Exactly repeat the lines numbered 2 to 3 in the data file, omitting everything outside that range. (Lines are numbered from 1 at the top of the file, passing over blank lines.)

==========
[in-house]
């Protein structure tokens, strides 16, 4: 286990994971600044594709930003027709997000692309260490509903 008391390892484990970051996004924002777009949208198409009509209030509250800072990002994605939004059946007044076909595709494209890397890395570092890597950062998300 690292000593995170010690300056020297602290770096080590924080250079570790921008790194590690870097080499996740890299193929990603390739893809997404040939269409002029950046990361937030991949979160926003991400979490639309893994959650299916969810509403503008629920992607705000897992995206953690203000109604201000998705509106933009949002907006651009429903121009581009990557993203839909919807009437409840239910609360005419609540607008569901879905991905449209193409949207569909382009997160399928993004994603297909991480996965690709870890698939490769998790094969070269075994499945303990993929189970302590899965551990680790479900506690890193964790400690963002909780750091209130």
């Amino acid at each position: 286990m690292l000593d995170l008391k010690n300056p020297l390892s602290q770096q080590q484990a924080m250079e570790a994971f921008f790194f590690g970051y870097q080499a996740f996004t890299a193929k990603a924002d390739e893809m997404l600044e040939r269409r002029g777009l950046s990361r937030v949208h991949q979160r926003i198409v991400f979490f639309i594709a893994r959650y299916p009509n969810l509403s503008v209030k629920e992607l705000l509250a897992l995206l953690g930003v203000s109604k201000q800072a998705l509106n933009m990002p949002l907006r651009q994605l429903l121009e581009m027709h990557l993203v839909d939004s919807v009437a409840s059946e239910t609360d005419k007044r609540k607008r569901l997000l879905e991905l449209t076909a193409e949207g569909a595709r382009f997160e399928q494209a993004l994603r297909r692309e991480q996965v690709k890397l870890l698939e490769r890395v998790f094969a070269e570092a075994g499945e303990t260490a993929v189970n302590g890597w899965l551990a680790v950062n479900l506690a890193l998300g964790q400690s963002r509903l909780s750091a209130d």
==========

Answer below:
């Protein structure tokens, strides 16, 4: 286990994971600044594709930003027709997000692309260490509903 008391390892484990970051996004924002777009949208198409009509209030509250800072990002994605939004059946007044076909595709494209890397890395570092890597950062998300 690292000593995170010690300056020297602290770096080590924080250079570790921008790194590690870097080499996740890299193929990603390739893809997404040939269409002029950046990361937030991949979160926003991400979490639309893994959650299916969810509403503008629920992607705000897992995206953690203000109604201000998705509106933009949002907006651009429903121009581009990557993203839909919807009437409840239910609360005419609540607008569901879905991905449209193409949207569909382009997160399928993004994603297909991480996965690709870890698939490769998790094969070269075994499945303990993929189970302590899965551990680790479900506690890193964790400690963002909780750091209130």
């Amino acid at each position: 286990m690292l000593d995170l008391k010690n300056p020297l390892s602290q770096q080590q484990a924080m250079e570790a994971f921008f790194f590690g970051y870097q080499a996740f996004t890299a193929k990603a924002d390739e893809m997404l600044e040939r269409r002029g777009l950046s990361r937030v949208h991949q979160r926003i198409v991400f979490f639309i594709a893994r959650y299916p009509n969810l509403s503008v209030k629920e992607l705000l509250a897992l995206l953690g930003v203000s109604k201000q800072a998705l509106n933009m990002p949002l907006r651009q994605l429903l121009e581009m027709h990557l993203v839909d939004s919807v009437a409840s059946e239910t609360d005419k007044r609540k607008r569901l997000l879905e991905l449209t076909a193409e949207g569909a595709r382009f997160e399928q494209a993004l994603r297909r692309e991480q996965v690709k890397l870890l698939e490769r890395v998790f094969a070269e570092a075994g499945e303990t260490a993929v189970n302590g890597w899965l551990a680790v950062n479900l506690a890193l998300g964790q400690s963002r509903l909780s750091a209130d």